A Whole New Experience: Sgt. Pepper’s Remixed

This Memorial Day we were home cooking ramen while listening to NPR podcast, All Songs Considered. The host interviewed Giles Martin, who just remixed a super deluxe edition of Sgt. Pepper’s Lonely Hearts Club Band, slated for release June 1st. Giles is the son of George Martin, the famous “Fifth Beatle,” who was part of the magic during much of the Beatles’ recording career.

My husband revealed a happy surprise, he’d pre-ordered the remix. What better way to spend the credits marinating in our Amazon account? Not long after this revelation, there was a knock on the door, and the album arrived on our doorstep— not only on a national holiday, but earlier than expected!

Deluxe doesn’t begin to describe the box set extraordinaire that arrived at our doorstep, but let’s get to the good part: the music.


The first thing I noticed was how prominent and professional sound effects were in the remix. The spliced calliope in Mr. Kite, and the animal sounds at the end of Good Morning, are striking examples.

I could hear each pizzicato in the background orchestra. My husband was blown away by the brass.

In his interview, Giles Martin discussed how he was able to uncover Ringo’s drums in the course of the remix, revealing textures and sounds lost in both the stereo and mono versions of the original album. True, but he also unearthed so much personality from George’s guitar. George’s solos sing in any mix, but there were so many little comments from that guitar I’d missed before. Some of the character I associate with George’s solo work were right there in Sgt. Pepper, all along: those humorously snide asides, tiny twangs like a lifted eyebrow, that express so much intelligence and attitude with the slightest gesture.

The depth of character of all the voices, singing or instrumental, was at a whole different level than the original recordings. A sound, or a note, isn’t made of a single pitch, but is actually the sandwiching of many different complementary pitches. These pitches are called overtones, and it’s the unique combination of these hidden sounds within a sound that gives a voice or an instrument its character and tone quality. Giles Martin did some real magic to coax those hidden overtones into peeking out, so the listening experience of the remixed album is a new and exciting experience.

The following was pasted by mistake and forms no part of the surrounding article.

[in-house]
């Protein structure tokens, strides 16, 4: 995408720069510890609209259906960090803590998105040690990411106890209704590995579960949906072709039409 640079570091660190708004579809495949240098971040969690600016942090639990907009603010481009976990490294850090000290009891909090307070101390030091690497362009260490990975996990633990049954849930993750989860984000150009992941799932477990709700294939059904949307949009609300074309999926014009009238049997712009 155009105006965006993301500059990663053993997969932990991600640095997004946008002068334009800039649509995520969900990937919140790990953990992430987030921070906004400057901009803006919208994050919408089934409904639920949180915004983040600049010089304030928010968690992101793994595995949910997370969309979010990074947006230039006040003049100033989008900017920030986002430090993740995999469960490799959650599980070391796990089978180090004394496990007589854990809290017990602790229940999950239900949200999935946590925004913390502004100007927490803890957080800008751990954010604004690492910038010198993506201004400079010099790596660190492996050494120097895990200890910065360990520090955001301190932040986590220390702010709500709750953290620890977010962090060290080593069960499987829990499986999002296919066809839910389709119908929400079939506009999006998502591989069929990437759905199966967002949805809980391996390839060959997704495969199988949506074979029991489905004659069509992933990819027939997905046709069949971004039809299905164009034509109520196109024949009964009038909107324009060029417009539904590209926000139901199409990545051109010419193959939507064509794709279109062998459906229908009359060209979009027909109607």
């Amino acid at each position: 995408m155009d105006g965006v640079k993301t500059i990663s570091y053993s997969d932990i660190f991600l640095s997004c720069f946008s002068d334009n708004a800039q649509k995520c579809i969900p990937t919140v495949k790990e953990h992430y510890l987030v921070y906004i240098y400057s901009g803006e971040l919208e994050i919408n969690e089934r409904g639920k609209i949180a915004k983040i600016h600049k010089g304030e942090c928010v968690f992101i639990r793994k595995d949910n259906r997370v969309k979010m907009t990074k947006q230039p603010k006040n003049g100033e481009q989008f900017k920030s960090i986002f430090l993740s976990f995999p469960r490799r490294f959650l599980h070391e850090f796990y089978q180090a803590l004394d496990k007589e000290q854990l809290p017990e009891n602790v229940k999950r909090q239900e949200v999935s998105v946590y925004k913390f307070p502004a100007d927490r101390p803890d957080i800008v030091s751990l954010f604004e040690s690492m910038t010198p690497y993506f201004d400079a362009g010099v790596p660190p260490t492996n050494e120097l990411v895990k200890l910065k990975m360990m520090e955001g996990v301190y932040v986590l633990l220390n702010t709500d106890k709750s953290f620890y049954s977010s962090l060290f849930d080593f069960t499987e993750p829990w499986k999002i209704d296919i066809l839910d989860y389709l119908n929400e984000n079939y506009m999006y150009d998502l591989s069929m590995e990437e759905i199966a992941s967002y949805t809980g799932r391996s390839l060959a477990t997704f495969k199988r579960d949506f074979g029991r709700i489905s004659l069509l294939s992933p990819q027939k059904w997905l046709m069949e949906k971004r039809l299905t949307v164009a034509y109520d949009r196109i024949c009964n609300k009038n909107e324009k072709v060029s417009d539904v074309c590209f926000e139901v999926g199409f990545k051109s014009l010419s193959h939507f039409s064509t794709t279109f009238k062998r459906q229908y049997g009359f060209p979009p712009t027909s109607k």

You can check out the remixed Sgt. Pepper’s and a video interview with George Martin on Amazon.

Paul McCartney had Car Play in 1984

We’re big Beatles fans, so it’s hard to believe there’s a film featuring both Paul McCartney and Ringo Starr that we’d never seen.  Last week we finally got around to watching “Give My Regards to Broad Street.”  The movie was fun- lots of music and singing with a dash of the Beatles’ special brand of silly wittiness.  But other than great music, there wasn’t much remarkable about the film.  Except, that is, for Paul McCartney’s car.

I’m no car expert, but to me Paul’s wheels looked like they belonged in the 1940’s, even though he was driving down the streets of 1984 London.  The old-fashioned car had this spiffy little license plate on the back, PM1. Then we cut to the inside of the car, and we’re propelled 30 years into the future.  Paul has a car phone, a bright red dialup rig.  Long before the era of established mores for mobile phones, McCartney already has the intelligence to pull over to the side of the road when it rings.

Cool as that was, I’ve seen car phones in older films before.  What really knocked my socks off was the fact that Paul had Car Play!  I’m not kidding.  There’s a small computer embedded in his dashboard.  The screen looks flat, though certainly the bulky cathode monitor is hidden in the dashboard guts. As Paul begins his day in the life of a busy rock star, he speaks to this little computer in his car.  A voice far more mechanical than Siri’s responds, and brings up the day’s itinerary, reading the appointments off to Paul as he drives.  Anyone with Apple Car Play can now follow in Paul’s footsteps, send and receive calls, get a rundown of the day’s agenda by asking Siri something along the lines of, what are my appointments today?

Of course not everybody has scheduled a recording session with Ringo Starr and George Martin, followed by a filming, then a night time jam session.  For that, you’d pretty much have to be Paul McCartney.